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A Guide To HbA1c: About The HbA1c Test

Person discussing HbA1c test

A Guide To HbA1c: About The HbA1c Test

HbA1c stands for “glycated haemoglobin,” an important marker of blood glucose levels and long-term blood glucose trends.

Measuring HbA1c levels can help diagnose diabetes and prediabetes. If you have already been diagnosed with diabetes, an HbA1c test can also help you and your healthcare team manage the condition by looking at trends over previous months.

In this guide, we take a closer look at what HbA1c testing is, how to undergo an HbA1c test, why it is necessary to measure HbA1c levels, and the differences between HbA1c testing and other forms of blood glucose level monitoring.

What is HbA1c?

The HbA1c test is also known as the A1C test, the glycated haemoglobin test, or the haemoglobin A1c test.

It measures “glycated haemoglobin” — that is, haemoglobin that is “coated” with glucose from the bloodstream. 

Once glucose is obtained from food and enters the bloodstream, it attaches to haemoglobin —  the protein that gives blood its bright red colour and whose main role is to carry oxygen from the lungs to all the cells in our body.

This glycation process is normal, and as a result of it, everyone has some glucose attached to their haemoglobin.

Higher blood glucose levels show on the surface of the haemoglobin protein. The HbA1c test measures the percentage of your red blood cells that have glucose-coated haemoglobin

The higher the percentage, the more glucose you are likely to have in your blood.

What is a HbA1c test?

The HbA1c blood test is used to determine whether a person’s average blood glucose levels are within the ‘normal’ range (which is where ‘nondiabetes’ falls) or within the target range, for the treatment and management of diabetes. The test shows an average of the blood glucose level over the past 90 days. 

The HbA1c test can be done either at a point of care (i.e. at home, at a pharmacy, at a general medical practice, in a hospital, etc), or be sent to a lab.

The test requires no special preparation, such as fasting. It involves drawing a blood sample from a capillary using a fingerstick (or fingerprick), or it can be taken from your arm. 

All healthcare professionals who care for a person with diabetes should be able to fully understand and interpret an HbA1c test.

HbA1c levels: What is the expected HbA1c range? 

HbA1c test results will usually fall within the following ranges [1]:

  • 4.0%–5.6%: common range, or non-diabetes
  • 5.7%–6.4%: prediabetes 
  • 6.5% or higher: diabetes

If you have prediabetes, the higher your HbA1c levels, the higher your risk of developing type 2 diabetes [3].

Generally, if you have type 2 diabetes, your healthcare team may recommend you maintain HbA1c levels below 7%, along with leading a balanced diet and lifestyle.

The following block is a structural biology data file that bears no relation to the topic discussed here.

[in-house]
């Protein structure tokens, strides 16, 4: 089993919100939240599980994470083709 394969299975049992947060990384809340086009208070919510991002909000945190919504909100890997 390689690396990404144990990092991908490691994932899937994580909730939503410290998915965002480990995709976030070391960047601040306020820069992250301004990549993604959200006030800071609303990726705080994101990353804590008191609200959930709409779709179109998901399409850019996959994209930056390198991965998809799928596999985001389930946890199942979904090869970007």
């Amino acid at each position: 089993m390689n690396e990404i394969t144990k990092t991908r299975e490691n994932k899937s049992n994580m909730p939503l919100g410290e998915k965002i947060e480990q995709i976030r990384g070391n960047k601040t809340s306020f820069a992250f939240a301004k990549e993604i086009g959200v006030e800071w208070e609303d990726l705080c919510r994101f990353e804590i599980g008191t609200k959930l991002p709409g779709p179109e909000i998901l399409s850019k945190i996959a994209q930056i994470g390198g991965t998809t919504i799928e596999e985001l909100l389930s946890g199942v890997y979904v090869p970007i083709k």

However, various factors may come into play that will determine your personalised HbA1c goals. For example, people who have frequent hypoglycaemia, who have already developed severe complications, or whose diabetes is long-standing, may have this target increased.

By contrast, a target of below 6.5% may be set for people:

  • whose diabetes onset is quite recent, 
  • who have type 2 diabetes that is being treated only with lifestyle modifications or only with metformin 
  • who have no significant cardiovascular disease, no other complications or conditions

For type 1 diabetes, the risk of hypoglycaemia is greater, so setting a lower limit of HbA1c comes with more risks. Although different countries and international organisations have not reached a consensus on the threshold that helps avoid complications, it is generally recommended that HbA1c levels stay between 6.5 and 7.5%.

Some new research, however, suggests the risk of complications can be kept to a minimum in type 1 diabetes by maintaining an HbA1c ‘sweet spot’ between 6.5% and 6.9% .

The benefits of achieving HbA1c targets

HbA1c tests can predict and avoid chronic hyperglycaemia — or high levels of blood glucose — which can help to reduce the risk of long-term complications.

Numerous studies have shown that hitting HbA1c targets reduces the risk of developing microvascular complications such as retinopathy, neuropathy, and kidney disease in both type 1 and type 2 diabetes.

The risk of heart attacks, stroke and cardiovascular disease is also lower with well-managed glycaemic levels, particularly in the long term.

How often should HbA1c be checked?

A1C testing should be performed routinely in all patients with diabetes, from initial assessment and then as part of continuing diabetes care.